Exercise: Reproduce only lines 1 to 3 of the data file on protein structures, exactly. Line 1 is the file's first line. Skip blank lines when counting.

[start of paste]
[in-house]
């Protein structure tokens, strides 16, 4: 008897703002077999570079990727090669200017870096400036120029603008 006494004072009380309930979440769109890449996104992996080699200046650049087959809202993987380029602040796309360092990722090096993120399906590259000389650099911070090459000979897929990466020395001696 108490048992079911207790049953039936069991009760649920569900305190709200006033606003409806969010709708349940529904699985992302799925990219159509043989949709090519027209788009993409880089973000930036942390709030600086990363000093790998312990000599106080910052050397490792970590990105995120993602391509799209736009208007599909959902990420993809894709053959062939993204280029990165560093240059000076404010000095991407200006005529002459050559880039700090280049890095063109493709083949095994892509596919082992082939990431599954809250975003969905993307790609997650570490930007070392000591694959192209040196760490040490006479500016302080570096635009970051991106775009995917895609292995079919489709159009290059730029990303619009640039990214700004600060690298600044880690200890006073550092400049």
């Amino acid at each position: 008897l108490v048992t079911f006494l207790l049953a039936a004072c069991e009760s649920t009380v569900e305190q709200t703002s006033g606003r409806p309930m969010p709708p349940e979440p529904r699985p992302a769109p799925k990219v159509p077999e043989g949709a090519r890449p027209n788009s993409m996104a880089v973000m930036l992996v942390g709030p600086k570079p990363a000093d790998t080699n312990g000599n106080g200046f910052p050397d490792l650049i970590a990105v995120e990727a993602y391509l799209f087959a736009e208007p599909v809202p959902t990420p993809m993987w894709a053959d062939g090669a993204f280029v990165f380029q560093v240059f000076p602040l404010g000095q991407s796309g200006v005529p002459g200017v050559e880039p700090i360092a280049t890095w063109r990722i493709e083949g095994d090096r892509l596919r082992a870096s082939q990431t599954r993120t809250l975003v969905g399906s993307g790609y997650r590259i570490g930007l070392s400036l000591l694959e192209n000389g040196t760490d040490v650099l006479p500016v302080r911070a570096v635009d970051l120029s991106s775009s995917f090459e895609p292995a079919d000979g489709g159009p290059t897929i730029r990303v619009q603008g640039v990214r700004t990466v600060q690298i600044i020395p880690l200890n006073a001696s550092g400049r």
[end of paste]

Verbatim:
[in-house]
């Protein structure tokens, strides 16, 4: 008897703002077999570079990727090669200017870096400036120029603008 006494004072009380309930979440769109890449996104992996080699200046650049087959809202993987380029602040796309360092990722090096993120399906590259000389650099911070090459000979897929990466020395001696 108490048992079911207790049953039936069991009760649920569900305190709200006033606003409806969010709708349940529904699985992302799925990219159509043989949709090519027209788009993409880089973000930036942390709030600086990363000093790998312990000599106080910052050397490792970590990105995120993602391509799209736009208007599909959902990420993809894709053959062939993204280029990165560093240059000076404010000095991407200006005529002459050559880039700090280049890095063109493709083949095994892509596919082992082939990431599954809250975003969905993307790609997650570490930007070392000591694959192209040196760490040490006479500016302080570096635009970051991106775009995917895609292995079919489709159009290059730029990303619009640039990214700004600060690298600044880690200890006073550092400049």
């Amino acid at each position: 008897l108490v048992t079911f006494l207790l049953a039936a004072c069991e009760s649920t009380v569900e305190q709200t703002s006033g606003r409806p309930m969010p709708p349940e979440p529904r699985p992302a769109p799925k990219v159509p077999e043989g949709a090519r890449p027209n788009s993409m996104a880089v973000m930036l992996v942390g709030p600086k570079p990363a000093d790998t080699n312990g000599n106080g200046f910052p050397d490792l650049i970590a990105v995120e990727a993602y391509l799209f087959a736009e208007p599909v809202p959902t990420p993809m993987w894709a053959d062939g090669a993204f280029v990165f380029q560093v240059f000076p602040l404010g000095q991407s796309g200006v005529p002459g200017v050559e880039p700090i360092a280049t890095w063109r990722i493709e083949g095994d090096r892509l596919r082992a870096s082939q990431t599954r993120t809250l975003v969905g399906s993307g790609y997650r590259i570490g930007l070392s400036l000591l694959e192209n000389g040196t760490d040490v650099l006479p500016v302080r911070a570096v635009d970051l120029s991106s775009s995917f090459e895609p292995a079919d000979g489709g159009p290059t897929i730029r990303v619009q603008g640039v990214r700004t990466v600060q690298i600044i020395p880690l200890n006073a001696s550092g400049r």